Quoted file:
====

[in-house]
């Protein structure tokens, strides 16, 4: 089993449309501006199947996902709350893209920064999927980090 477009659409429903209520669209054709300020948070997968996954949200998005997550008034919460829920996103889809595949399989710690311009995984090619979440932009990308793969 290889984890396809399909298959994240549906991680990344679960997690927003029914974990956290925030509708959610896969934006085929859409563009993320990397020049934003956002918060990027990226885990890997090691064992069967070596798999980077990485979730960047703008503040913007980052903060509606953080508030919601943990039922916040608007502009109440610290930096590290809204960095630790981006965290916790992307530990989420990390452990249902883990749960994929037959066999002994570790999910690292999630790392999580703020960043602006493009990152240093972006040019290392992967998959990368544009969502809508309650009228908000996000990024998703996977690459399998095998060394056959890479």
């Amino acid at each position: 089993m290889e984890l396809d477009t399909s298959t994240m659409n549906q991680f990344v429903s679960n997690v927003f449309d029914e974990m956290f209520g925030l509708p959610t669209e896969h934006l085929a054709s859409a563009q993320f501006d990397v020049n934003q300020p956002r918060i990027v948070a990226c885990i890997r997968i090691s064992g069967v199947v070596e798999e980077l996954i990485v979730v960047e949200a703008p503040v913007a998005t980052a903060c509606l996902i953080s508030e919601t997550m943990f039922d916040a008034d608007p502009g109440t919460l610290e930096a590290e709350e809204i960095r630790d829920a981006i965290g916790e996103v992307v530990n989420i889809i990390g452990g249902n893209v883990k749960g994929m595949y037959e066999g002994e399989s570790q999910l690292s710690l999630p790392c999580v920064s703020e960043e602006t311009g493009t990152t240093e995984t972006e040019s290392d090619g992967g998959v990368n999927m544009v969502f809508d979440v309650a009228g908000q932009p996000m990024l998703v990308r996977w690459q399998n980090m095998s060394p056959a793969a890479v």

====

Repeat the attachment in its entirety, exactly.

[in-house]
């Protein structure tokens, strides 16, 4: 089993449309501006199947996902709350893209920064999927980090 477009659409429903209520669209054709300020948070997968996954949200998005997550008034919460829920996103889809595949399989710690311009995984090619979440932009990308793969 290889984890396809399909298959994240549906991680990344679960997690927003029914974990956290925030509708959610896969934006085929859409563009993320990397020049934003956002918060990027990226885990890997090691064992069967070596798999980077990485979730960047703008503040913007980052903060509606953080508030919601943990039922916040608007502009109440610290930096590290809204960095630790981006965290916790992307530990989420990390452990249902883990749960994929037959066999002994570790999910690292999630790392999580703020960043602006493009990152240093972006040019290392992967998959990368544009969502809508309650009228908000996000990024998703996977690459399998095998060394056959890479």
């Amino acid at each position: 089993m290889e984890l396809d477009t399909s298959t994240m659409n549906q991680f990344v429903s679960n997690v927003f449309d029914e974990m956290f209520g925030l509708p959610t669209e896969h934006l085929a054709s859409a563009q993320f501006d990397v020049n934003q300020p956002r918060i990027v948070a990226c885990i890997r997968i090691s064992g069967v199947v070596e798999e980077l996954i990485v979730v960047e949200a703008p503040v913007a998005t980052a903060c509606l996902i953080s508030e919601t997550m943990f039922d916040a008034d608007p502009g109440t919460l610290e930096a590290e709350e809204i960095r630790d829920a981006i965290g916790e996103v992307v530990n989420i889809i990390g452990g249902n893209v883990k749960g994929m595949y037959e066999g002994e399989s570790q999910l690292s710690l999630p790392c999580v920064s703020e960043e602006t311009g493009t990152t240093e995984t972006e040019s290392d090619g992967g998959v990368n999927m544009v969502f809508d979440v309650a009228g908000q932009p996000m990024l998703v990308r996977w690459q399998n980090m095998s060394p056959a793969a890479v």